U.N. officials urged the United States to end certain aspects of the 52-year-old embargo against Cuba, throwing support behind a resolution that asks Washington to lessen trade restrictions.
The embargo, which has had little effect in ending Cuban communism, was enacted under President John F. Kennedy after Cuban dictator Fidel Castro made the decision to align his country with the Soviet Union at the height of the Cold War.
“We hope that after the US government eases its embargo in certain areas – in particular, on US citizens’ visiting relatives in Cuba, as well as on making money transfers and postal orders. Other steps for the final lifting of the embargo will follow,” said Vitaly Churkin, the Russian ambassador to the United Nations, when addressing the U.N. General Assembly Tuesday.
On Tuesday, 188 U.N. member nations voted in favor of the resolution calling for the embargo to be lifted as soon as possible; the United States, Israel and Palau voted against the document.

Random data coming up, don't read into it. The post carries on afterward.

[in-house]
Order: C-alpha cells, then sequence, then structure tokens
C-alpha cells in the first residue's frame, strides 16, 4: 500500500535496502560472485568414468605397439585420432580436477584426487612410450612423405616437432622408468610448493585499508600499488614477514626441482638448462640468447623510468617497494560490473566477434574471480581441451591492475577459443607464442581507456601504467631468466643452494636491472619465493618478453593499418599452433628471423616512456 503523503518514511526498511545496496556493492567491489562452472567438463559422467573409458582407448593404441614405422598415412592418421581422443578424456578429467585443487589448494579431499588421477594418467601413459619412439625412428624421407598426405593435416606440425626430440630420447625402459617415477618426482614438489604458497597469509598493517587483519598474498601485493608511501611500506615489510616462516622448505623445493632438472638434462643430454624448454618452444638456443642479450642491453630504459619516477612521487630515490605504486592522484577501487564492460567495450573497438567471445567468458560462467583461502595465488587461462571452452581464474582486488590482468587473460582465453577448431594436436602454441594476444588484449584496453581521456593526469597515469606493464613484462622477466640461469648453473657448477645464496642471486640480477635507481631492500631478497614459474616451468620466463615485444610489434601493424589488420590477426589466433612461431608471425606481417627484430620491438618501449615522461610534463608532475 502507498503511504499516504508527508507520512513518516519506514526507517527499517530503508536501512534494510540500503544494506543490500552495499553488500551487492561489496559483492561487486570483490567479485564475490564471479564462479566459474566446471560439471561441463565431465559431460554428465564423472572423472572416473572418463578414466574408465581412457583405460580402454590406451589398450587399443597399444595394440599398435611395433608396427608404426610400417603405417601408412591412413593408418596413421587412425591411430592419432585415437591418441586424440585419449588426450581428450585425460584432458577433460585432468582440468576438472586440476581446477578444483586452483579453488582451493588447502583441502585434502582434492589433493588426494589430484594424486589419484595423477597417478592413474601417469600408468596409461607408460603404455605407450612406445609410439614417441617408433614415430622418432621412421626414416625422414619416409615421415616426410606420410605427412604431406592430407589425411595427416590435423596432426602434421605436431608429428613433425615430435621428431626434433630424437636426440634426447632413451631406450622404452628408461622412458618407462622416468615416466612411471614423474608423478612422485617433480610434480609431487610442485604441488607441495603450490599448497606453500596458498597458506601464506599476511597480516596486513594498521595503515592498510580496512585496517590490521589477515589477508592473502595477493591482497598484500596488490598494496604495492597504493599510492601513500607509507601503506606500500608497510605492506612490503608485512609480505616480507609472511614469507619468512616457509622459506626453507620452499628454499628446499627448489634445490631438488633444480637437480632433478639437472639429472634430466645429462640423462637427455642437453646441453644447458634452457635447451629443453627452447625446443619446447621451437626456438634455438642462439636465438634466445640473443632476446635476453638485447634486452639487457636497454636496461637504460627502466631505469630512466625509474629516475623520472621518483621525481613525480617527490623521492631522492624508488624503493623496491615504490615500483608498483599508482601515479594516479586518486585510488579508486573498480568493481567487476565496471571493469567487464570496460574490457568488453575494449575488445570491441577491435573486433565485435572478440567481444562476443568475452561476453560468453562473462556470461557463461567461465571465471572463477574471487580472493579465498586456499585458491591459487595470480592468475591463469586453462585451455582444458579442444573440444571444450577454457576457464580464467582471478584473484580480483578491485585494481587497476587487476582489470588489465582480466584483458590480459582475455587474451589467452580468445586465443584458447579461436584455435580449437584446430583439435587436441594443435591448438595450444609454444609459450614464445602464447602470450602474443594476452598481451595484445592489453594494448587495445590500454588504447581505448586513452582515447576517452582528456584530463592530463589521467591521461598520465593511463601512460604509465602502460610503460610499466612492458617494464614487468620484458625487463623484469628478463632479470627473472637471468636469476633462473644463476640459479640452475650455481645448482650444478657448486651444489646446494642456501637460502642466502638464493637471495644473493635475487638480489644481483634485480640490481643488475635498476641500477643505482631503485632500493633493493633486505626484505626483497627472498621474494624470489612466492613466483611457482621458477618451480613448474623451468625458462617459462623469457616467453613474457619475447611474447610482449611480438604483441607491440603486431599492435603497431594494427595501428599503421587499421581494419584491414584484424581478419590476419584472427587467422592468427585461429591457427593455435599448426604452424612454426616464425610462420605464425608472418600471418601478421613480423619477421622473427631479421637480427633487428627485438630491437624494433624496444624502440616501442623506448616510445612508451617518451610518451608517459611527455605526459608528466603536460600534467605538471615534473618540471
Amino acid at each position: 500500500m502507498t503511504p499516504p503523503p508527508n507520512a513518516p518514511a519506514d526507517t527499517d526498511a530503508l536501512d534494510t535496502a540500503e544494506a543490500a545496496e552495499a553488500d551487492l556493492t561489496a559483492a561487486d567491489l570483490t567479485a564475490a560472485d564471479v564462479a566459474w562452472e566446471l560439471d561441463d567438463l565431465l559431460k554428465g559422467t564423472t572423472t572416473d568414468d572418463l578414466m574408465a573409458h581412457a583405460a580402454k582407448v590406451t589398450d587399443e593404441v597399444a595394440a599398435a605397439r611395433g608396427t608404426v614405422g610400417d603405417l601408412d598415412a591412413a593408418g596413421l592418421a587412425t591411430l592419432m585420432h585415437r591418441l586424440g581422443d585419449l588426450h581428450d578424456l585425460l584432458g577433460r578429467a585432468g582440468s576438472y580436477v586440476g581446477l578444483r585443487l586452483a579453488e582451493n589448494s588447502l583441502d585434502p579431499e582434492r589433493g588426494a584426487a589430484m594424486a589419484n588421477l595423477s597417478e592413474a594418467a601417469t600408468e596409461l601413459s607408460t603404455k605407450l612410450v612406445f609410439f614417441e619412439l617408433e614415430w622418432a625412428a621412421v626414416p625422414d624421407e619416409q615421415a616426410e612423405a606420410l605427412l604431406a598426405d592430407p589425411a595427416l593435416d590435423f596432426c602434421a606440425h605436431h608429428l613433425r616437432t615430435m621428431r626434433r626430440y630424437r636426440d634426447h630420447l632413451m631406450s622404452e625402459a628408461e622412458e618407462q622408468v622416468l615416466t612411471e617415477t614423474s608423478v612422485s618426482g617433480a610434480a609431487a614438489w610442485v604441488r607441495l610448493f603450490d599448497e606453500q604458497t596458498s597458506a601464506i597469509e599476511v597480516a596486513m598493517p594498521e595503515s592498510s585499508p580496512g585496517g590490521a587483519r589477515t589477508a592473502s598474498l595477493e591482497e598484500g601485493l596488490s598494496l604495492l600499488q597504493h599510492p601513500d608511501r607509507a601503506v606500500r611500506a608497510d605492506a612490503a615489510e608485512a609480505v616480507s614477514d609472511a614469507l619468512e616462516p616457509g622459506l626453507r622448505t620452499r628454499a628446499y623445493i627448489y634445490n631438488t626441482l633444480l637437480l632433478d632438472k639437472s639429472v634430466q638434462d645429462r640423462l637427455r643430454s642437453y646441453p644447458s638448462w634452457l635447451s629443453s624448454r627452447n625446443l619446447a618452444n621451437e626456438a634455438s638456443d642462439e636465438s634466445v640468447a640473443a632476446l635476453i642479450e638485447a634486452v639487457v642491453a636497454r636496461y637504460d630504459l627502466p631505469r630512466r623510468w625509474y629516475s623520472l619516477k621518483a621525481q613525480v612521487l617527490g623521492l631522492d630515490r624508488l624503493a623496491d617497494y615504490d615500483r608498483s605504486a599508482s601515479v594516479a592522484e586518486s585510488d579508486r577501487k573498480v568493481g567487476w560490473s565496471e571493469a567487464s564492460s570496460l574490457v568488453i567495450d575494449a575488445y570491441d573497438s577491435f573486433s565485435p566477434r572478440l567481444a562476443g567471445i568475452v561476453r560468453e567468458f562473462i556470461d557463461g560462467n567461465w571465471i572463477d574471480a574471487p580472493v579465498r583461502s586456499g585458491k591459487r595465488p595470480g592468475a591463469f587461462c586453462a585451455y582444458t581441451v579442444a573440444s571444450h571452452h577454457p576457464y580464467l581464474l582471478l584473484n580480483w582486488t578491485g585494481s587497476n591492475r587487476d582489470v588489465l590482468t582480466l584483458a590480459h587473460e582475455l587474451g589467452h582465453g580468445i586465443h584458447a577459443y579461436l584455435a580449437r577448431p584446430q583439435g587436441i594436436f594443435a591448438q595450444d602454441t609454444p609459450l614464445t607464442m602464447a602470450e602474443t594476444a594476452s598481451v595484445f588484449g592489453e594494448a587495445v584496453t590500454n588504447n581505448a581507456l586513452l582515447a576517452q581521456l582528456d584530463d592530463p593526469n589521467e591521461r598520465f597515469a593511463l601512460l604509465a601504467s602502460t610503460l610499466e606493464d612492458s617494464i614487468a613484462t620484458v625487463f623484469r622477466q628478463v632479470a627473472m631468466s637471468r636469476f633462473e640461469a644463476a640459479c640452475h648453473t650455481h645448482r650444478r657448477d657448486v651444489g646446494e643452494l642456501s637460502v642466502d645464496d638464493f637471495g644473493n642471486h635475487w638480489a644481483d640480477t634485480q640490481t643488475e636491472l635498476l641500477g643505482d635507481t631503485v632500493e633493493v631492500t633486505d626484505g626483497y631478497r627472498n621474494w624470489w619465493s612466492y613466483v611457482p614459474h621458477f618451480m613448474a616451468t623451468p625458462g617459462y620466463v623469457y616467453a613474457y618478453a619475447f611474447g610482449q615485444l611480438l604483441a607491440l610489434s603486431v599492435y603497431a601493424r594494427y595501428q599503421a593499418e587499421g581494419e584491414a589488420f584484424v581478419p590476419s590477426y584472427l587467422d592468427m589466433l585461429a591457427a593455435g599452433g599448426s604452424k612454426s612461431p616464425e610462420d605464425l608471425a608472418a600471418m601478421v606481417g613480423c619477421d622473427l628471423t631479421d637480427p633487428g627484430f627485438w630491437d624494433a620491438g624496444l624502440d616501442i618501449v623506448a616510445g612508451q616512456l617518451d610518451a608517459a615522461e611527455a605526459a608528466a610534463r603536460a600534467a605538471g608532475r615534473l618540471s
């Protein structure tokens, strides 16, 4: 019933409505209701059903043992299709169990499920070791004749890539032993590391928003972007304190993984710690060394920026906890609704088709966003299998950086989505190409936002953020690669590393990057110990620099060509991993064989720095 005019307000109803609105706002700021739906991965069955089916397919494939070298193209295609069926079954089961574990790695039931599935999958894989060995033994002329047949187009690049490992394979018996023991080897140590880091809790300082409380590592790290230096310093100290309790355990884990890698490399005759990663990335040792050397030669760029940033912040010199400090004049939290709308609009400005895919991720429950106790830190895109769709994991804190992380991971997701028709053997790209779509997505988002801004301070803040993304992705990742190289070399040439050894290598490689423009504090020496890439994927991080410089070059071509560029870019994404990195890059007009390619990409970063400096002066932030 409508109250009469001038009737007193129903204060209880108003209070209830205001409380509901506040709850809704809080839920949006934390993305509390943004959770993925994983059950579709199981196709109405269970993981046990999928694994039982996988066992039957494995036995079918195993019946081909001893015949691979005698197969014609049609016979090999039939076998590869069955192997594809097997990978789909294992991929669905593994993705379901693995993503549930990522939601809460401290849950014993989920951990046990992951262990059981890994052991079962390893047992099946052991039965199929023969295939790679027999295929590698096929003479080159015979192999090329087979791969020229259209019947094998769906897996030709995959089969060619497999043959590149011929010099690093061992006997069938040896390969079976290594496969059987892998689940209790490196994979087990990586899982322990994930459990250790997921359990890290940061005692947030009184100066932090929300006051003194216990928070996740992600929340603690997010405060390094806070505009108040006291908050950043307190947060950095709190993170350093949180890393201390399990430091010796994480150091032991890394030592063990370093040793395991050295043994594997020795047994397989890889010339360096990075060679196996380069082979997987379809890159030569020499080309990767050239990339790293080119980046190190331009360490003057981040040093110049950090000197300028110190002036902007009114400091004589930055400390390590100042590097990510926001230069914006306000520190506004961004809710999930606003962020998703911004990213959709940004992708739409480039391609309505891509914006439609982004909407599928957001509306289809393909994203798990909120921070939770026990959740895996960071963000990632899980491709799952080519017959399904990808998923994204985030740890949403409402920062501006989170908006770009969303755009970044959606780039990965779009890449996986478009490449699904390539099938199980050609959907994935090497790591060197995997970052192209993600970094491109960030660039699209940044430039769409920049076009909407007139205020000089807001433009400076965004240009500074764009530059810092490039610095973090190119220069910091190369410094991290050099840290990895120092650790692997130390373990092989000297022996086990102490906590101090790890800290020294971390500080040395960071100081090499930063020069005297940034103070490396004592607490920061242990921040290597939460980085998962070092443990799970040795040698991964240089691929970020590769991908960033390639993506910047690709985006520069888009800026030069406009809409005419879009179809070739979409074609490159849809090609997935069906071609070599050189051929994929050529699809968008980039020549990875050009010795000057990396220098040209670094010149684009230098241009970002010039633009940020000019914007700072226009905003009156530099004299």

Washington has taken steps in recent years to make limited travel and money transfer to Cuba easier, but many parts of the original American embargo remain in effect. U.N. member nations say that influencing the Cuban people’s choice of whether to strive for a new model of governance could be more easily accomplished by taking some economic pressure off of the nation.
American sanctions “have shown that it is impossible to influence the Cuban people’s sovereign choice of their [preference] for a development model,” Churkin noted, which only serves to “deteriorate the living conditions of the island’s population.”